Powerful storms have hit the east coast this winter shutting things down repeatedly. Low temperatures and ice made a rare appearance in Texas. and yesterday, during the evening rush hour in Chicago, there was a rare snow thunderstorm.
It would seem this winter is out to break records. Schools in my area have used all their snow days. Chicago has had 66.8 inches of snow this year, the 5th heaviest ever (5th? Can’t we at least go for a bronze?). For perspective, snow records began in the winter of 1884-1885 and Chicago has only topped 70 inches 3 times.
All of that means that were hitting another record.
Complaining about the weather is in vogue anytime the weather is extreme…and even when it isn’t. We have plans and we want to be comfortable – and weather can get in the way of that; so we complain. And it seems innocent enough. But is it?
Last year I read John Younts book, Everyday Talk in which he explored the power words have in the lives of the children around us and how God wants us to use the everyday to talk about Him. This doesn’t mean quoting scripture all day, but instead knowing your knowledge and wisdom will become part of their lives.
For example, suppose you are reading in the Gospels and you come to passages where Jesus shows His power over the winds and the waves. As you think about this you realize that God is so powerful that He controls the weather. All weather, everywhere. So when you see a cloud in the sky or experience a sudden, unexpected thunderstorm, or read about a hurricane, you are amazed that Jesus is, indeed, Lord over the weather. Talking about the weather isn’t just small talk. Weather events are opportunities to talk to your children about God in the way that Deuteronomy 6 envisions.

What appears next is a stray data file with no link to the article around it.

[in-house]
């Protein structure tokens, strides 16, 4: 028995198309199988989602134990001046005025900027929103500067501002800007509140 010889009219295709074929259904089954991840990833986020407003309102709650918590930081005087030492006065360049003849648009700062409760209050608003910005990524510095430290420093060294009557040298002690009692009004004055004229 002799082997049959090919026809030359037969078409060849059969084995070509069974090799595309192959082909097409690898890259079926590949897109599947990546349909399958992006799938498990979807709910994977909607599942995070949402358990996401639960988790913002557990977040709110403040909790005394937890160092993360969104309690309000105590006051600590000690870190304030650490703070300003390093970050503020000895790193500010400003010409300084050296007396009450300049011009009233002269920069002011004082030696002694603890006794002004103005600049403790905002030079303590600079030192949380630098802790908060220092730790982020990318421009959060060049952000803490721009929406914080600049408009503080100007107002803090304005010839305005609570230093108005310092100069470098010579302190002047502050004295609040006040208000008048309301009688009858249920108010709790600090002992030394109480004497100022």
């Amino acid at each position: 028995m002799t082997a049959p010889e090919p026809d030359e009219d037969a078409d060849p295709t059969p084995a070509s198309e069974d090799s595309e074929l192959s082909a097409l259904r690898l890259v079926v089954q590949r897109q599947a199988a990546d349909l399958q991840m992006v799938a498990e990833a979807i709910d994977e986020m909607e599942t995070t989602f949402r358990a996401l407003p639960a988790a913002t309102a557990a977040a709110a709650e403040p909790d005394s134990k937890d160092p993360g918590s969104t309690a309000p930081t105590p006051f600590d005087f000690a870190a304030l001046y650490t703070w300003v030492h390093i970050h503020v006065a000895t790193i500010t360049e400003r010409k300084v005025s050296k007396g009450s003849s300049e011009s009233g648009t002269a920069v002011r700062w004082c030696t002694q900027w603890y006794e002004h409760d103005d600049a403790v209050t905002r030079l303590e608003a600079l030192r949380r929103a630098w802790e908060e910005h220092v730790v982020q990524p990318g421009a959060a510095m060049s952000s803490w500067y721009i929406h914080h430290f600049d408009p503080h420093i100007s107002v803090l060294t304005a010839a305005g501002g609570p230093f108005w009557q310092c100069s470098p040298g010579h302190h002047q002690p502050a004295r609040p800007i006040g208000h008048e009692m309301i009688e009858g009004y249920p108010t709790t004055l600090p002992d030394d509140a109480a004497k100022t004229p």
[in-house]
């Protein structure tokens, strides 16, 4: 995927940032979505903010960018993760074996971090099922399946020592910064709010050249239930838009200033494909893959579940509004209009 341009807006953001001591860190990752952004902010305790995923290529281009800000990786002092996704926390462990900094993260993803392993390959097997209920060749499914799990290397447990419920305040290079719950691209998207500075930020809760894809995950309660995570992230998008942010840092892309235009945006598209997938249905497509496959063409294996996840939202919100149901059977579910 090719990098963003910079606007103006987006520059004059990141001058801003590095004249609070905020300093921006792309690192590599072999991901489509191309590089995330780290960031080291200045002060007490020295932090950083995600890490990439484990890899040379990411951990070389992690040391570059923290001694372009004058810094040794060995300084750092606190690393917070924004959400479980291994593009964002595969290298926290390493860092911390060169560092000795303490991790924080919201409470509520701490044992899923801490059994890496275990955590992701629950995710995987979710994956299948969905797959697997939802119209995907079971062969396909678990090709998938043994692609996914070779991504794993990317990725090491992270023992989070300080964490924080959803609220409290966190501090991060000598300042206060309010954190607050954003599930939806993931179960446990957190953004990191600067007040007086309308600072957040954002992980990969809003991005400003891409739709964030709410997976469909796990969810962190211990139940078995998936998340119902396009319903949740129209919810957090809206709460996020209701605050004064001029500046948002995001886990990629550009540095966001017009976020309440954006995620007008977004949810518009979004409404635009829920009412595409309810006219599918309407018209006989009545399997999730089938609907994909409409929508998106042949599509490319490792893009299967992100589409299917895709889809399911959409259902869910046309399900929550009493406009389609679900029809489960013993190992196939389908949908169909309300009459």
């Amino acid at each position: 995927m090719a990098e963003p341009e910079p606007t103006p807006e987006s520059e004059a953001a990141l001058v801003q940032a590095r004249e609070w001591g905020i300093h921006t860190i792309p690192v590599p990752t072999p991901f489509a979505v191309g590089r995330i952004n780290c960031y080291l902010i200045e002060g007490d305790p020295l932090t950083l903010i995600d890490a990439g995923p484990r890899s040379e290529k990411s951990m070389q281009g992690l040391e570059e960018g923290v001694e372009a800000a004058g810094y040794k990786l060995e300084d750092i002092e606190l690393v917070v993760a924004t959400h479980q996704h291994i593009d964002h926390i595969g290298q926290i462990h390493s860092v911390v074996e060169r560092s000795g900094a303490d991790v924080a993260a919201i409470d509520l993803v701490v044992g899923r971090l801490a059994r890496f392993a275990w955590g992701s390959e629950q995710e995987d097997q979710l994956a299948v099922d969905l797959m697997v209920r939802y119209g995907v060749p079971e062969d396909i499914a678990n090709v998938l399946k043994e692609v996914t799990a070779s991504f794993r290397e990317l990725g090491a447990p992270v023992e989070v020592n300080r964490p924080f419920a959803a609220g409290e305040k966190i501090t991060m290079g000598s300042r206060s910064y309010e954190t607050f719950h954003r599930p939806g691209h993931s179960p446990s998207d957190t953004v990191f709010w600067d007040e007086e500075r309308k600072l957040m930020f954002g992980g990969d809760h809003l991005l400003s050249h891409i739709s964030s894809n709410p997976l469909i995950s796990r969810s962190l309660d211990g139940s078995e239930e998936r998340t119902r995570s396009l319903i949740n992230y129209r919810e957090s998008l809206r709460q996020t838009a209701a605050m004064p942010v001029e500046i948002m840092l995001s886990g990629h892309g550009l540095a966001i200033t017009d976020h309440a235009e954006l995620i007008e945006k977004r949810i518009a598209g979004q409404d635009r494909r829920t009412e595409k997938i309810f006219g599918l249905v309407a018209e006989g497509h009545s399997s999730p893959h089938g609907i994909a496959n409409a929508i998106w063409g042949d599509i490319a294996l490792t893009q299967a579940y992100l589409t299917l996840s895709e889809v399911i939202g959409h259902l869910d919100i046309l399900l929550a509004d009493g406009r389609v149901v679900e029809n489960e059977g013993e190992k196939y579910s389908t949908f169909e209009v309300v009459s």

A few pages later there’s a Dad looking forward to playing a round of gold when he discovers that it’s raining.
“Stupid rain,” he mutters.
These unguarded words from your mouth present a powerful view of God to your children. Your seemingly casual words forcefully instruct your children about God—for good or for bad. How would Satan want you to talk to your kids about something as basic as the weather? Your big golf date (or boating day, or baseball game, or garden show, etc.) gets rained out. You find yourself angry and upset. You say something like, “Why couldn’t it have waited until tomorrow? I’ve been weeks setting this up. Stupid rain! I can’t believe what bad luck this is!”
These comments communicate to your kids just how well you think Jesus Christ, the Lord of the wind and the waves, is running His world. You are complaining against His decision to bring rain when you didn’t want Him to. Whom are you pleasing? Whom do you think is cheering you on, saying, “Go for it, keep it up, couldn’t have said it better myself, atta boy!” (Hint: it’s not the Holy Spirit.)
Think about it. Do you really want to present God’s actions in His world with Satan’s spin? You only have so many words, so many minutes to show God’s truth to your kids.
These words adjusted my perspective.
I still dislike the huge pile of snow that is left at the foot of my driveway by the snow plow. I still like being warm. But keeping the right perspective has made this a more joyful winter. After all, it is just the winter the God envisioned.